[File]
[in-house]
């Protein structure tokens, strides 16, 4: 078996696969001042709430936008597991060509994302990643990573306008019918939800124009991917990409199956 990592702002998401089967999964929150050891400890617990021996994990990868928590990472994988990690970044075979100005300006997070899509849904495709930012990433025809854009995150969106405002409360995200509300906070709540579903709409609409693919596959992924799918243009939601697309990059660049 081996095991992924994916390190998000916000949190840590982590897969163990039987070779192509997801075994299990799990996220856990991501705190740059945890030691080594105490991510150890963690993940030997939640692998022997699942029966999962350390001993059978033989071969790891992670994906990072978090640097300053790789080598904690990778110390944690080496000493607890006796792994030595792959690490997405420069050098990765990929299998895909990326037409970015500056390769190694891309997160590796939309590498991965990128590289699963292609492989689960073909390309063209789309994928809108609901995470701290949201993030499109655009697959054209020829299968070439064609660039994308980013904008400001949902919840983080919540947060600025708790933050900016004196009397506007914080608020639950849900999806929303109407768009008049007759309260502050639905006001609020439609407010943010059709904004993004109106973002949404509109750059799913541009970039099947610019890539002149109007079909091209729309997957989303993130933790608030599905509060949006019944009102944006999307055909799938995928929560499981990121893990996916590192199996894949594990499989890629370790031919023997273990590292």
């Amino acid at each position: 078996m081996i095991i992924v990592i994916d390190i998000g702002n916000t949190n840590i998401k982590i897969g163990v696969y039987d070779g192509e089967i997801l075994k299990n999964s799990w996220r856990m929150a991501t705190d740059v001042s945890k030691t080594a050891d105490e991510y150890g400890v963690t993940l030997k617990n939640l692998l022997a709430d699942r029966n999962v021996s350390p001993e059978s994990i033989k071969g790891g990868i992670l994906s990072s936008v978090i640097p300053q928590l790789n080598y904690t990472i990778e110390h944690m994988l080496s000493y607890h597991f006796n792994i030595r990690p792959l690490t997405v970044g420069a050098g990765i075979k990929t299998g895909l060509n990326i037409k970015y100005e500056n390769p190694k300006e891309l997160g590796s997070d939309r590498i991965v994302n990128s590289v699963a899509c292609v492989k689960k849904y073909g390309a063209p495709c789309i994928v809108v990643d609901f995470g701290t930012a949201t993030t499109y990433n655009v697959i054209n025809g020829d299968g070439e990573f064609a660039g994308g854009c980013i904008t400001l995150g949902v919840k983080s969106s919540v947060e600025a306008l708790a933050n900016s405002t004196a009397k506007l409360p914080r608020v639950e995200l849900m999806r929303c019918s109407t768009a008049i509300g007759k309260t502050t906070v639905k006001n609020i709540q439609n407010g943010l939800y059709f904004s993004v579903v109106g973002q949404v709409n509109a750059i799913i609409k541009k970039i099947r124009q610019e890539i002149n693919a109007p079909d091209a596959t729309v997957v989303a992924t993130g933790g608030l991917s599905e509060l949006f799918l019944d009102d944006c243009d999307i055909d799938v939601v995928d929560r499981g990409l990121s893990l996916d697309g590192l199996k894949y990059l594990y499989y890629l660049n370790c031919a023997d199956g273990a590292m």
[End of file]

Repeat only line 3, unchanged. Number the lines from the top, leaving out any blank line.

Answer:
């Amino acid at each position: 078996m081996i095991i992924v990592i994916d390190i998000g702002n916000t949190n840590i998401k982590i897969g163990v696969y039987d070779g192509e089967i997801l075994k299990n999964s799990w996220r856990m929150a991501t705190d740059v001042s945890k030691t080594a050891d105490e991510y150890g400890v963690t993940l030997k617990n939640l692998l022997a709430d699942r029966n999962v021996s350390p001993e059978s994990i033989k071969g790891g990868i992670l994906s990072s936008v978090i640097p300053q928590l790789n080598y904690t990472i990778e110390h944690m994988l080496s000493y607890h597991f006796n792994i030595r990690p792959l690490t997405v970044g420069a050098g990765i075979k990929t299998g895909l060509n990326i037409k970015y100005e500056n390769p190694k300006e891309l997160g590796s997070d939309r590498i991965v994302n990128s590289v699963a899509c292609v492989k689960k849904y073909g390309a063209p495709c789309i994928v809108v990643d609901f995470g701290t930012a949201t993030t499109y990433n655009v697959i054209n025809g020829d299968g070439e990573f064609a660039g994308g854009c980013i904008t400001l995150g949902v919840k983080s969106s919540v947060e600025a306008l708790a933050n900016s405002t004196a009397k506007l409360p914080r608020v639950e995200l849900m999806r929303c019918s109407t768009a008049i509300g007759k309260t502050t906070v639905k006001n609020i709540q439609n407010g943010l939800y059709f904004s993004v579903v109106g973002q949404v709409n509109a750059i799913i609409k541009k970039i099947r124009q610019e890539i002149n693919a109007p079909d091209a596959t729309v997957v989303a992924t993130g933790g608030l991917s599905e509060l949006f799918l019944d009102d944006c243009d999307i055909d799938v939601v995928d929560r499981g990409l990121s893990l996916d697309g590192l199996k894949y990059l594990y499989y890629l660049n370790c031919a023997d199956g273990a590292m």